Why Wright is on the list
Kendall Wright drew loose comparisons to Steve Smith and Santonio Holmes coming out of Baylor, exhibiting the "tremendous speed, burst and explosion" to make plays after the catch and burn defensive backs down the field. The question for NFL evaluators was how much stock to put in Wright's disappointing 2012 NFL Scouting Combine performance versus the impressive game film.
The Titans had no intentions of spoon-feeding Wright after selecting him at No. 20 overall. He learned both outside positions as well as the slot, finished second only to Nate Washington in pass routes run and tied Jacksonville Jaguars No. 5 overall pick Justin Blackmon for most receptions among NFL rookies.
Chalk one up for the combine concerns, which included a report that Wright managed a mere four bench-press reps and showed 16 percent body fat. Much like Blackmon, Wright's first season is a cautionary tale for out-of-shape rookies. It didn't take long for the Smith and Holmes comparisons to turn into a joke.
Upon drafting Wright, Titans general manager Ruston Webster immediately cited the receiver's "ability to catch a short ball and turn it into a long run." Wright must have left that big-play ability at the buffet table. He finished 22nd in Pro Football Focus' Yards After Catch metric, but that was artificially inflated by the high number of slants and bubble screens run close to the line of scrimmage. A more telling statistic is Wright's inability to reach 10.0 yards per reception.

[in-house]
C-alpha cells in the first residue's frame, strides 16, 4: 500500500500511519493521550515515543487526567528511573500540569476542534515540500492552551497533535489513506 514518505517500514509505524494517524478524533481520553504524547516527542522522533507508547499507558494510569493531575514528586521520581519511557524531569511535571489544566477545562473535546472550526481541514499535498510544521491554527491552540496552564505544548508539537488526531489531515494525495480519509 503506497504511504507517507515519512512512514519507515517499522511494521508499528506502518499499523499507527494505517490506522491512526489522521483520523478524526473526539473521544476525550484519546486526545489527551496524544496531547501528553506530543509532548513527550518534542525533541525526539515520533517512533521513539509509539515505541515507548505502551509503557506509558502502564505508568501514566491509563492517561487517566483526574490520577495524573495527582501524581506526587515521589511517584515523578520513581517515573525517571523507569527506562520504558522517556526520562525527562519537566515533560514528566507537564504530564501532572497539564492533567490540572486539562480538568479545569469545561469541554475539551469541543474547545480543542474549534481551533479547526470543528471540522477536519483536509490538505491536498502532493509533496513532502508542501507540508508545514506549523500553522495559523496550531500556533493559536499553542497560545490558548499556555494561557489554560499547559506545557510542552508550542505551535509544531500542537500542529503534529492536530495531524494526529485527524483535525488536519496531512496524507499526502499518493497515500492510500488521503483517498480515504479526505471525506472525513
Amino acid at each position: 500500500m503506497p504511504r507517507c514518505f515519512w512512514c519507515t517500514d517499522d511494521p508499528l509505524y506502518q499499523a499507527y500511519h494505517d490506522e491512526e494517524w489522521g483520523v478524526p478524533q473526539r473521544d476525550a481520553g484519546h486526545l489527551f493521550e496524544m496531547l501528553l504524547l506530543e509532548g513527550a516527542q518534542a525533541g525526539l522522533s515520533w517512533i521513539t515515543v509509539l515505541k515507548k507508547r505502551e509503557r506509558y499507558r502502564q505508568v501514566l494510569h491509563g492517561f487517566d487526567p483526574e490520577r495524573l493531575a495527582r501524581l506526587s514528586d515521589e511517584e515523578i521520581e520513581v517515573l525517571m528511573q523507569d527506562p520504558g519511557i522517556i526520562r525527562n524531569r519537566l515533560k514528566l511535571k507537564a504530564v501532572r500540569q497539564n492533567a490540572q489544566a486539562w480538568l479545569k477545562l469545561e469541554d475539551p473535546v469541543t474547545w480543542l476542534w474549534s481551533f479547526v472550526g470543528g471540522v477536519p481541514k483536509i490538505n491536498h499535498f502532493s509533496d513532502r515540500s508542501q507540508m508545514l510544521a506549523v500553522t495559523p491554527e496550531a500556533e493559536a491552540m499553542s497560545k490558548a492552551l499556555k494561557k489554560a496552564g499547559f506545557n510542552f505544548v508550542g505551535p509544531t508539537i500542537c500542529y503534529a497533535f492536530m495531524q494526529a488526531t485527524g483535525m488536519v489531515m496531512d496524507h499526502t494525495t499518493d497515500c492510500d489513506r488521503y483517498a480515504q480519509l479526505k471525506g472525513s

The two videos below illustrate the discrepancy between the player Wright was drafted to become and the player Wright was as a rookie. Wright and T.Y. Hilton of the Indianapolis Colts essentially run the same slant/screen route. Wright gained just 6 yards to Hilton's 17. This scenario played out over and over on short routes, with Hilton gaining more yards than expected and Wright consistently stuck in the 5- to 10-yard range.
Wright already has helped himself in dropping weight, which will allow him to separate from coverage on intermediate and deep routes while regaining post-catch explosiveness on those slants and screens. Although he's not in Smith's league in physicality, he does have that advantage on Hilton.
There's little question that Wright has the potential for 75 receptions and 900 yards if he arrives to camp in peak football shape. Whether or not Wright reaches those marks depends on Jake Locker's ability to consistently place the ball in a spot that will allow his receiver to keep running or make an immediate move after the catch.